Guidance for Citizens

Photo by James Wakibia

Everyone has a role to play in preventing plastic pollution. Below are some ideas of how citizens in the general public can take action in their daily lives.


Refusing plastic can be a powerful action that can hold businesses to account.

Public choices change business practices. You can support local plastic free businesses, like zero waste shops, or choose sustainable local products where possible. You can choose not to buy things wrapped in unnecessary plastic. You can buy loose fruit and vegetables or choose cardboard packaged items, and complain when companies use polystyrene. Sachets and other materials coated with plastic can’t be recycled — you can refuse sachets for sauces, sugars, and other products. Ask restaurants or takeaways to provide a dish or bottle of the sauce or other item. Stop supporting companies that create unnecessary plastic waste. 


Reusing existing plastic is better than throwing it away.

Find ways to reuse plastic. Not only will this save you money, it will help the planet.  Try reusable tubs for storing food in the fridge freezer instead of clingfilm. Reuse shopping bags or takeaway containers.  Carry a refillable water bottle with you and use refill stations and shops. And repair faulty appliances instead of throwing them away. Sell, gift or donate unused items instead of throwing them away. 


You can choose alternative products to items that are normally made of plastic.

Where you can, choose plastic free or 100% recycled products. These can be things like shampoo bars, soap bars, bamboo toothbrushes, or recycled bottles. More and more products are now being made plastic free, so keep an eye out for easy swaps. Be mindful about appliances too — you could install a microplastic filter in your washing machine.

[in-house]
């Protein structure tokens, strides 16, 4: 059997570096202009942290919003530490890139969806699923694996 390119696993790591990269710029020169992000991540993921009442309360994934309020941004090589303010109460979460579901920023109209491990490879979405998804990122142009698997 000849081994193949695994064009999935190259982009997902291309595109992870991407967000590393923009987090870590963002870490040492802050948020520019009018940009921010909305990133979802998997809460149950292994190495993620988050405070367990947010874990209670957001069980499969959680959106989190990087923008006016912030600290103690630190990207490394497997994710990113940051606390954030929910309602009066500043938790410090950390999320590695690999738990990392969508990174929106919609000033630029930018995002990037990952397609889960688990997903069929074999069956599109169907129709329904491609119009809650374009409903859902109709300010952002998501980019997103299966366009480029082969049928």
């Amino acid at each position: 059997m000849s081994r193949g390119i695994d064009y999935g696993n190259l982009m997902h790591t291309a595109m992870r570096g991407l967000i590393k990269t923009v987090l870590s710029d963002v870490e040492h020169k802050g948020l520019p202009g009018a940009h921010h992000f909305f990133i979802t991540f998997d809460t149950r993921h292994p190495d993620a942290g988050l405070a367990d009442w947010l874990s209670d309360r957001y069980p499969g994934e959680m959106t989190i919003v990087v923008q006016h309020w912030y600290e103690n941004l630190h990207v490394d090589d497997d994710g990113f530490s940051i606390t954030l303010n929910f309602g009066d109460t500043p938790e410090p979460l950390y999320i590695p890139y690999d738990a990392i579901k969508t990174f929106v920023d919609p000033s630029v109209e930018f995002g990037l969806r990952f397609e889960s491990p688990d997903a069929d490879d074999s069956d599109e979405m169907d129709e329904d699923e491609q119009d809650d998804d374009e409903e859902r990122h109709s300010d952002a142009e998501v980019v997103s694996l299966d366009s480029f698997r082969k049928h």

Recycling is a powerful last resort.

Recycle all items that are allowed in your area by putting them in the correct bin. Check which plastics can be recycled in your local area to make sure  you don’t contaminate the recycling with incorrect items or food. You can choose companies that use easy to recycle packaging. Ask supermarkets to collect plastic packaging that can not be recycled in your bin, and make retailers responsible for items that are difficult to recycle. If there are deposit return schemes in your area, make sure you collect and return the items — there are sometimes incentives to do so. 


Your plastic litter may end up in a river and then in the sea.

Make sure your plastic waste is put in a waste or recycling bin. Take your rubbish home. You can participate or set up litter picking events in your area, or beach cleans. 


The plastic crisis doesn’t stay at home — practice responsible tourism.

Different cultures have different attitudes to plastic so be mindful of this. You can use many of the same plastic free habits abroad. You can refuse plastic straws and stirrers and take a refillable water bottle. In your hotel, you can ask for no mini shampoo or soap bottles, and take refillables with you instead. 


Individual action is important — we need change at every level.

In your community, you can lobby for change by writing to your local councillor or starting a petition. Ask the government to act now. Ask companies to act now. Ask for more plastic to be recycled. Ask for more refill stations. 

Citizens have a major role to play to ensure that governments are accountable for their actions. Small changes are no longer enough. Bans on some items, like single-use plastics, will not fix the plastic pollution crisis. 

Write to your local governing agents or members of parliament to ask that Government action and national policy focuses on:

  • Reducing plastic production
  • Promotes the use of alternatives 
  • Design better products for reuse, recycling and repair
  • Increase recycling 
  • Ban plastics that can not be reused or recycled
  • Increase control over the export of plastic waste to countries that have limited capacity